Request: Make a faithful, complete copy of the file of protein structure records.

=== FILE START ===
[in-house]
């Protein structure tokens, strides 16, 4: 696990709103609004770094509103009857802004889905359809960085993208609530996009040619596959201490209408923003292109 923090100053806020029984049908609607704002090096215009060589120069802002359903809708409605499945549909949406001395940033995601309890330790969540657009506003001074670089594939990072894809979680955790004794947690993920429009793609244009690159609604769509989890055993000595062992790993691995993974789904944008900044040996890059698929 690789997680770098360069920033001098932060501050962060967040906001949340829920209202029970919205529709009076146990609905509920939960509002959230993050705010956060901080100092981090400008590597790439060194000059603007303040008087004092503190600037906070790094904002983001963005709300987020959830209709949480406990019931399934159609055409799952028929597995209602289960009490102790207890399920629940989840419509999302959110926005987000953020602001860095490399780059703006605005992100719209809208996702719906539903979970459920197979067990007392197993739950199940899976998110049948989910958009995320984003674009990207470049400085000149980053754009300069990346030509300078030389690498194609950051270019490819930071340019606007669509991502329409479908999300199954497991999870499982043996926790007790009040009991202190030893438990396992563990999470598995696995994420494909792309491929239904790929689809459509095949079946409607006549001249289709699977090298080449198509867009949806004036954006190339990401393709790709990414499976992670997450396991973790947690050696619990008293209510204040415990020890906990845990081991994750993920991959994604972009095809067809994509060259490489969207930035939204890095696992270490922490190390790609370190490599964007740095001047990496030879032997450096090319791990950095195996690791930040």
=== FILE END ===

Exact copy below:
[in-house]
């Protein structure tokens, strides 16, 4: 696990709103609004770094509103009857802004889905359809960085993208609530996009040619596959201490209408923003292109 923090100053806020029984049908609607704002090096215009060589120069802002359903809708409605499945549909949406001395940033995601309890330790969540657009506003001074670089594939990072894809979680955790004794947690993920429009793609244009690159609604769509989890055993000595062992790993691995993974789904944008900044040996890059698929 690789997680770098360069920033001098932060501050962060967040906001949340829920209202029970919205529709009076146990609905509920939960509002959230993050705010956060901080100092981090400008590597790439060194000059603007303040008087004092503190600037906070790094904002983001963005709300987020959830209709949480406990019931399934159609055409799952028929597995209602289960009490102790207890399920629940989840419509999302959110926005987000953020602001860095490399780059703006605005992100719209809208996702719906539903979970459920197979067990007392197993739950199940899976998110049948989910958009995320984003674009990207470049400085000149980053754009300069990346030509300078030389690498194609950051270019490819930071340019606007669509991502329409479908999300199954497991999870499982043996926790007790009040009991202190030893438990396992563990999470598995696995994420494909792309491929239904790929689809459509095949079946409607006549001249289709699977090298080449198509867009949806004036954006190339990401393709790709990414499976992670997450396991973790947690050696619990008293209510204040415990020890906990845990081991994750993920991959994604972009095809067809994509060259490489969207930035939204890095696992270490922490190390790609370190490599964007740095001047990496030879032997450096090319791990950095195996690791930040």